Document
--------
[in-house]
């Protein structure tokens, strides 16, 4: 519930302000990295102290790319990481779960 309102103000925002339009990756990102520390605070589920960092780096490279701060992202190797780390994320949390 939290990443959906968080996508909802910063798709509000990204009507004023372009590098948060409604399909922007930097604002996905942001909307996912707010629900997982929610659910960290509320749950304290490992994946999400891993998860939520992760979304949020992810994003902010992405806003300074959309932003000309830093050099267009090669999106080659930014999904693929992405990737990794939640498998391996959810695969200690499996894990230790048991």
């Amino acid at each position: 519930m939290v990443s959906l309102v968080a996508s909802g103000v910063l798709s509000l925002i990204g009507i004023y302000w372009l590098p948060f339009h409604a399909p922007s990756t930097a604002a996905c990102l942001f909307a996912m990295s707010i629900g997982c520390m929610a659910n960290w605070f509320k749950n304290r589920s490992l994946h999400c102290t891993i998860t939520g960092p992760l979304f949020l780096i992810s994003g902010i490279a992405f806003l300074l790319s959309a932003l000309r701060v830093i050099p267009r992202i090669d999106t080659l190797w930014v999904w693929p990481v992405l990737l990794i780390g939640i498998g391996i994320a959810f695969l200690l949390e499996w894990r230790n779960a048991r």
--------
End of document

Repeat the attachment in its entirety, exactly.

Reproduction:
[in-house]
């Protein structure tokens, strides 16, 4: 519930302000990295102290790319990481779960 309102103000925002339009990756990102520390605070589920960092780096490279701060992202190797780390994320949390 939290990443959906968080996508909802910063798709509000990204009507004023372009590098948060409604399909922007930097604002996905942001909307996912707010629900997982929610659910960290509320749950304290490992994946999400891993998860939520992760979304949020992810994003902010992405806003300074959309932003000309830093050099267009090669999106080659930014999904693929992405990737990794939640498998391996959810695969200690499996894990230790048991």
């Amino acid at each position: 519930m939290v990443s959906l309102v968080a996508s909802g103000v910063l798709s509000l925002i990204g009507i004023y302000w372009l590098p948060f339009h409604a399909p922007s990756t930097a604002a996905c990102l942001f909307a996912m990295s707010i629900g997982c520390m929610a659910n960290w605070f509320k749950n304290r589920s490992l994946h999400c102290t891993i998860t939520g960092p992760l979304f949020l780096i992810s994003g902010i490279a992405f806003l300074l790319s959309a932003l000309r701060v830093i050099p267009r992202i090669d999106t080659l190797w930014v999904w693929p990481v992405l990737l990794i780390g939640i498998g391996i994320a959810f695969l200690l949390e499996w894990r230790n779960a048991r």